This in turn upends the normal flow of a Doctor Who story. Typically the Doctor is either immediately identified as a threat by the villains of the piece, or mistakenly accused of some crime. Either way he usually starts off his investigations under a cloud of suspicion, or actually locked up. Instead he’s lionised as a hero by the Elders of the City, who award him many of their highest honours and tributes. So this time it’s a question of how long it will take the Doctor to see through their superficial benignity. And of just how badly they’ll react to his rejection of them.
‘The Savages’ continues to resonate today with its uncompromising depiction of class warfare on an alien world
The Elders have a terrible secret, and it’s one which makes for one of Doctor Who’s most direct condemnations of racism. While the xenophobia of monsters like the Daleks approached real world bigotry side on, here the subtext couldn’t be clearer. The Elders live in an almost literal ivory tower, where everyone is free to pursue and develop their gifts in science or the arts. Everyone is happy, and everyone is full of the vitality of life. But that vitality is literally, physically, being stolen from the people the Elders call “savages.”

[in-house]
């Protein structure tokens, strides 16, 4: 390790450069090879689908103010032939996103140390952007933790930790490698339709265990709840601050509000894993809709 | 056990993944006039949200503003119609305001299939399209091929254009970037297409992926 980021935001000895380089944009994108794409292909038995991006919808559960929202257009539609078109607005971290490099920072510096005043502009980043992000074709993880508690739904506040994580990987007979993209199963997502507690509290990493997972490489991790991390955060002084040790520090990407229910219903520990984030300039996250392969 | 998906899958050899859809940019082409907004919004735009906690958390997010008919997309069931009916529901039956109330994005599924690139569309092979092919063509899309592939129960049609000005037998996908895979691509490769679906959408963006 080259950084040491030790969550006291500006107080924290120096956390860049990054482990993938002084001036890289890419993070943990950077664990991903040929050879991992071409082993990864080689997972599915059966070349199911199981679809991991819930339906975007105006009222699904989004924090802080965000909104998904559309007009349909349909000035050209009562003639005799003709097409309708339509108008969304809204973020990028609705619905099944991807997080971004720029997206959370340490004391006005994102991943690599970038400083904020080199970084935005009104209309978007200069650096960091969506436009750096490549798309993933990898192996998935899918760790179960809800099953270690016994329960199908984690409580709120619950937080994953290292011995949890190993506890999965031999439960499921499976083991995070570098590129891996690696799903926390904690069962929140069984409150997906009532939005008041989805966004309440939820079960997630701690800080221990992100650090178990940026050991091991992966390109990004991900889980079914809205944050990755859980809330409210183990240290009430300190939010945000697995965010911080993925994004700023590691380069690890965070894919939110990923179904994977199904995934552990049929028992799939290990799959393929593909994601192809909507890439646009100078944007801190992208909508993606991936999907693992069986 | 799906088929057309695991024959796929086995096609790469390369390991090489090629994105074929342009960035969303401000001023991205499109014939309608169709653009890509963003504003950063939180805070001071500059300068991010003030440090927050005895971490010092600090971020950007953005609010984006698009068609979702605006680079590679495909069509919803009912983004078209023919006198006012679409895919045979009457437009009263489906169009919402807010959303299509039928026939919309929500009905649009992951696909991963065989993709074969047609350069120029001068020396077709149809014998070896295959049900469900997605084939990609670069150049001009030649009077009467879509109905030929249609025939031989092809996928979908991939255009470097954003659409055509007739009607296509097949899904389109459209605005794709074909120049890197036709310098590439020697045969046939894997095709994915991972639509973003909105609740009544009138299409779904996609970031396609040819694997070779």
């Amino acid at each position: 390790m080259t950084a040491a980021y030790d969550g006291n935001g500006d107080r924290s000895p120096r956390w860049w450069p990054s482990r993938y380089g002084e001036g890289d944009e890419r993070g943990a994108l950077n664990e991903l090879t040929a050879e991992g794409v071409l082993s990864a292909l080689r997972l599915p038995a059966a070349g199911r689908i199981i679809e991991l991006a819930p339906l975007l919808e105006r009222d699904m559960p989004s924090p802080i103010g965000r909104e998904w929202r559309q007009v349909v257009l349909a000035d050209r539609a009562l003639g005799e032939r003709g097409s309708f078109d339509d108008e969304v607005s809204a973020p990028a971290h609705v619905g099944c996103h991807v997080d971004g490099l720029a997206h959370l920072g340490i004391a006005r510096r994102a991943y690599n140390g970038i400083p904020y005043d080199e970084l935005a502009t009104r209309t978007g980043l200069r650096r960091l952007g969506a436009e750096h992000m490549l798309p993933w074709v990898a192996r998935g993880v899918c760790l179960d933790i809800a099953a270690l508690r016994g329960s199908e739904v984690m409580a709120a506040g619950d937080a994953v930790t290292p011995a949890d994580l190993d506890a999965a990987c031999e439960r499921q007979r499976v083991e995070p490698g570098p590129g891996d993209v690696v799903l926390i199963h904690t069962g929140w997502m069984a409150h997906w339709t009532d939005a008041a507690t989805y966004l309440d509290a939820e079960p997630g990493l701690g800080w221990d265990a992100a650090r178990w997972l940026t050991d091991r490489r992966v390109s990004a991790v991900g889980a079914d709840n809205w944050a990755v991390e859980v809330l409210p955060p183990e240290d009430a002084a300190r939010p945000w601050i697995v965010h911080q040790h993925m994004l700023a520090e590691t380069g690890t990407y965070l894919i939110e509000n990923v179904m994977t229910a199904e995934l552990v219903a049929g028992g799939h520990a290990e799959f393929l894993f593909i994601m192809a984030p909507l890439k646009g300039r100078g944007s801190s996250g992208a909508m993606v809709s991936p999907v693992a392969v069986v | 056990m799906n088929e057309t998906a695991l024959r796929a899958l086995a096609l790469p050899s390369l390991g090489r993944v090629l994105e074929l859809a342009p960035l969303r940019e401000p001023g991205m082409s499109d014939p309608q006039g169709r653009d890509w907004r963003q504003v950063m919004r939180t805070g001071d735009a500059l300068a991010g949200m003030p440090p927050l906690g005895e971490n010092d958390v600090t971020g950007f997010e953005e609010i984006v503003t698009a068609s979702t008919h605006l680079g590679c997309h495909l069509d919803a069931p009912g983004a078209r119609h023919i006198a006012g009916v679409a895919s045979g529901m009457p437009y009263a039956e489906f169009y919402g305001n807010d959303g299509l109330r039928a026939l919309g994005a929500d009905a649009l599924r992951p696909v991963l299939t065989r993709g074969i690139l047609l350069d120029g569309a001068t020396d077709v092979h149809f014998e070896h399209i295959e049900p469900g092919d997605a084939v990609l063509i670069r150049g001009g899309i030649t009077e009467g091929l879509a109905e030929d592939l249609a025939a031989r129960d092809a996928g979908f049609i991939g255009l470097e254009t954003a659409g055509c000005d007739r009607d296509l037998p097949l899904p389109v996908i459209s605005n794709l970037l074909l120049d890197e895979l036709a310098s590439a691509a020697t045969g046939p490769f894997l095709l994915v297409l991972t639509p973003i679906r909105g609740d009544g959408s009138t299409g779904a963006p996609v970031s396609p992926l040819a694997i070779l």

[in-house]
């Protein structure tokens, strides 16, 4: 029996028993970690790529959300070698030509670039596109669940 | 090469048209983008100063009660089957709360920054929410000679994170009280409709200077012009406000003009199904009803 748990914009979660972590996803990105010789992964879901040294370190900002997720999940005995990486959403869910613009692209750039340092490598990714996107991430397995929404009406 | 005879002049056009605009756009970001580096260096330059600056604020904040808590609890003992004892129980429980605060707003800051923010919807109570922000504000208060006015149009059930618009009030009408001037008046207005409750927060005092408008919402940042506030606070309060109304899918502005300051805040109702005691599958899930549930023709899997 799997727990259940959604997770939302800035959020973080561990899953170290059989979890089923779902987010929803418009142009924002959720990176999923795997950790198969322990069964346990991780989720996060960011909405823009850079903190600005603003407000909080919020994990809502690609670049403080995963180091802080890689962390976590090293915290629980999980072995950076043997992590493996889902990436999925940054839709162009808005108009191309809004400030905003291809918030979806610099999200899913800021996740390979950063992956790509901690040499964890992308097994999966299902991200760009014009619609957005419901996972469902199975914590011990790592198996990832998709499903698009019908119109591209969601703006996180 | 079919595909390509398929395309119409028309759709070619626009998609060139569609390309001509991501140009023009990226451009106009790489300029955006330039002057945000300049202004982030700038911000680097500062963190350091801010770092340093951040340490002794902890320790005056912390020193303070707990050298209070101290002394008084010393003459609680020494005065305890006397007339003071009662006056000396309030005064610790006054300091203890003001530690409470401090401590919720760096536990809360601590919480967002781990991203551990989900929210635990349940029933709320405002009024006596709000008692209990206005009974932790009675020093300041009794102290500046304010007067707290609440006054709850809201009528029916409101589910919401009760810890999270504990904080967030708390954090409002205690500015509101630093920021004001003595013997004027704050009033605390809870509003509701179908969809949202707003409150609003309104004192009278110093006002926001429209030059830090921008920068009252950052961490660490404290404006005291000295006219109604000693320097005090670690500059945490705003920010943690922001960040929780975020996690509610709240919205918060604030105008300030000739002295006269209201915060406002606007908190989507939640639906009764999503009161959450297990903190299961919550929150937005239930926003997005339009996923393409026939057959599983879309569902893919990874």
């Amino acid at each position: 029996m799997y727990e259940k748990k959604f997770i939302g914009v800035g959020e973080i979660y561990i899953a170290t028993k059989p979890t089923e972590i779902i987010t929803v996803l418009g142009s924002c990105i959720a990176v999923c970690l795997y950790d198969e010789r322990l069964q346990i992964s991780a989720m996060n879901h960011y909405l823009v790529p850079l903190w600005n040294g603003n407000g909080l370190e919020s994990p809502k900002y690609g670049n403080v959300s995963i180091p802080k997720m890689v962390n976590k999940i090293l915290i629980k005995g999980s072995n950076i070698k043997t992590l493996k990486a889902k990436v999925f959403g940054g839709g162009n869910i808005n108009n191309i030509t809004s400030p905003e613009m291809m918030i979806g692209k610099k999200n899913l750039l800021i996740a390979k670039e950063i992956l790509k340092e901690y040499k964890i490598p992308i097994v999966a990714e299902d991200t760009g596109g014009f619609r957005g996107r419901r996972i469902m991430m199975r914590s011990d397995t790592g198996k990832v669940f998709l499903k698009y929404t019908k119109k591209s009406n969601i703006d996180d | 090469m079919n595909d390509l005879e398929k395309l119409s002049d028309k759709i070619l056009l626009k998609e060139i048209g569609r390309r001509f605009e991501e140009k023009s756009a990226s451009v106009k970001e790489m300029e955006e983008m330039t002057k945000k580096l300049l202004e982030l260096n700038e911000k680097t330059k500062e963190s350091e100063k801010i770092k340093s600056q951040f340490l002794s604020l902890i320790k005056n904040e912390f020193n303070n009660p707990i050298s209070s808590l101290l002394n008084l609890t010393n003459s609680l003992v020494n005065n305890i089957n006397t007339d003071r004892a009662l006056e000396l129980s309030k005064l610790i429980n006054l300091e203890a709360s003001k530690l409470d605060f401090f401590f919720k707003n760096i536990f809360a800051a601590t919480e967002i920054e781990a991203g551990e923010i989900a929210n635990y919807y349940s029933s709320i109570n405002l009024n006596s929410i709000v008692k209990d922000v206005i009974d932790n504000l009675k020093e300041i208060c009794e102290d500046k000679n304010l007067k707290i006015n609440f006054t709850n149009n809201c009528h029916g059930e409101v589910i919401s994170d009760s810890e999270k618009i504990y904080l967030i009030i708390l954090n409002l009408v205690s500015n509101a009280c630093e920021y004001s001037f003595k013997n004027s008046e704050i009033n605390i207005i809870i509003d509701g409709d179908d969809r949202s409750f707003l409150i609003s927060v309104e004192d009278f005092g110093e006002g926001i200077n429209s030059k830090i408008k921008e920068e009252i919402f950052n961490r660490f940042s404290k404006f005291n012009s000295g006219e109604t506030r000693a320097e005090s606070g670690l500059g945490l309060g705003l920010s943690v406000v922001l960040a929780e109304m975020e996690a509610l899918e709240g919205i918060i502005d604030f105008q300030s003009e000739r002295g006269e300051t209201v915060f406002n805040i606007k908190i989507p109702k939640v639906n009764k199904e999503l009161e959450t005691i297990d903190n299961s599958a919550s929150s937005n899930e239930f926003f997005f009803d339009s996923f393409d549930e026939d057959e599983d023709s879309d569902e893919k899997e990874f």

Forced to live in the wild lands outside the City, the so-called savages live in fear, their only refuge a nearby complex of caves. As downtrodden, ragged and listless as the Elders are smug, opulent, and vivacious, they’re routinely hunted down by the City guard, and brought to a sinister laboratory where a portion of their life force is drained away and stored, ready to be transfused into the Elders. It’s as bald a statement about the parasitic nature of the upper classes, and the self-perpetuating nature of poverty as you’ll ever see in Doctor Who, the very method of their oppression leaving the victims unable to fight back.
Superb character actor Frederick Jaeger’s performance as, essentially, the Doctor in a new body is one of the era’s missing gems
‘The Savages’ is also remarkable in how it hints at replacing William Hartnell as the Doctor. As his arteriosclerosis worsened, Hartnell was becoming ever more irascible and unpredictable, as producer Innes Lloyd was actively exploring ways to replace him. ‘The Celestial Toymaker’ had already made the Doctor invisible, with one option considered being having a different actor became visible again a few weeks later.